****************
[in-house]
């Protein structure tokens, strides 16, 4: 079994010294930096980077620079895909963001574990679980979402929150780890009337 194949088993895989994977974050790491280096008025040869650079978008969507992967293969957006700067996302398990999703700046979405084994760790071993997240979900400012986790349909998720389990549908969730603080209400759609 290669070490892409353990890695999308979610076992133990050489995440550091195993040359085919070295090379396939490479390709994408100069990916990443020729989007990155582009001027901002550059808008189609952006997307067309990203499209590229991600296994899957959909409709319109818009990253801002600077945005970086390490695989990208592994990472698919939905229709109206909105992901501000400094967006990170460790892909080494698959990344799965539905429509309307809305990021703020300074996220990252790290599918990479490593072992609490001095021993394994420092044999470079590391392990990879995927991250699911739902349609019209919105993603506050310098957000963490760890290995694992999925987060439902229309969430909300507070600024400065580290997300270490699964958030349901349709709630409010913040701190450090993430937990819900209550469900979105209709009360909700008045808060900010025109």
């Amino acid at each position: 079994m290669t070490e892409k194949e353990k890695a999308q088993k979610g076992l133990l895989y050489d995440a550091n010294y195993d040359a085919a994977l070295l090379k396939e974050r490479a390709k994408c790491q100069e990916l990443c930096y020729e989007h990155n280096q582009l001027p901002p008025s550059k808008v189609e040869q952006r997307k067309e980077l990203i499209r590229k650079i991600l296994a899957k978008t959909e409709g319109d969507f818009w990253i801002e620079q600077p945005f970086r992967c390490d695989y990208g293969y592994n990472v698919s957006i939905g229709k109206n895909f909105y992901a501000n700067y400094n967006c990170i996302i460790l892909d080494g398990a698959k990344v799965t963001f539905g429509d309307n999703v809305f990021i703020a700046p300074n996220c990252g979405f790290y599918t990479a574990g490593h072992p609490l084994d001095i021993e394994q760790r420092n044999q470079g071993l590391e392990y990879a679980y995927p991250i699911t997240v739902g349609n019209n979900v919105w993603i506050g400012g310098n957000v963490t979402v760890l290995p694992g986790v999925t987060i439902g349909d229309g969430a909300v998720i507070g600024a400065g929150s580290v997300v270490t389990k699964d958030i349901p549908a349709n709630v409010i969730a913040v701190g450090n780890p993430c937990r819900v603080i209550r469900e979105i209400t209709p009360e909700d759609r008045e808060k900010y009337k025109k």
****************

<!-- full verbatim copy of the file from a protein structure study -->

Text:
[in-house]
């Protein structure tokens, strides 16, 4: 079994010294930096980077620079895909963001574990679980979402929150780890009337 194949088993895989994977974050790491280096008025040869650079978008969507992967293969957006700067996302398990999703700046979405084994760790071993997240979900400012986790349909998720389990549908969730603080209400759609 290669070490892409353990890695999308979610076992133990050489995440550091195993040359085919070295090379396939490479390709994408100069990916990443020729989007990155582009001027901002550059808008189609952006997307067309990203499209590229991600296994899957959909409709319109818009990253801002600077945005970086390490695989990208592994990472698919939905229709109206909105992901501000400094967006990170460790892909080494698959990344799965539905429509309307809305990021703020300074996220990252790290599918990479490593072992609490001095021993394994420092044999470079590391392990990879995927991250699911739902349609019209919105993603506050310098957000963490760890290995694992999925987060439902229309969430909300507070600024400065580290997300270490699964958030349901349709709630409010913040701190450090993430937990819900209550469900979105209709009360909700008045808060900010025109």
């Amino acid at each position: 079994m290669t070490e892409k194949e353990k890695a999308q088993k979610g076992l133990l895989y050489d995440a550091n010294y195993d040359a085919a994977l070295l090379k396939e974050r490479a390709k994408c790491q100069e990916l990443c930096y020729e989007h990155n280096q582009l001027p901002p008025s550059k808008v189609e040869q952006r997307k067309e980077l990203i499209r590229k650079i991600l296994a899957k978008t959909e409709g319109d969507f818009w990253i801002e620079q600077p945005f970086r992967c390490d695989y990208g293969y592994n990472v698919s957006i939905g229709k109206n895909f909105y992901a501000n700067y400094n967006c990170i996302i460790l892909d080494g398990a698959k990344v799965t963001f539905g429509d309307n999703v809305f990021i703020a700046p300074n996220c990252g979405f790290y599918t990479a574990g490593h072992p609490l084994d001095i021993e394994q760790r420092n044999q470079g071993l590391e392990y990879a679980y995927p991250i699911t997240v739902g349609n019209n979900v919105w993603i506050g400012g310098n957000v963490t979402v760890l290995p694992g986790v999925t987060i439902g349909d229309g969430a909300v998720i507070g600024a400065g929150s580290v997300v270490t389990k699964d958030i349901p549908a349709n709630v409010i969730a913040v701190g450090n780890p993430c937990r819900v603080i209550r469900e979105i209400t209709p009360e909700d759609r008045e808060k900010y009337k025109k």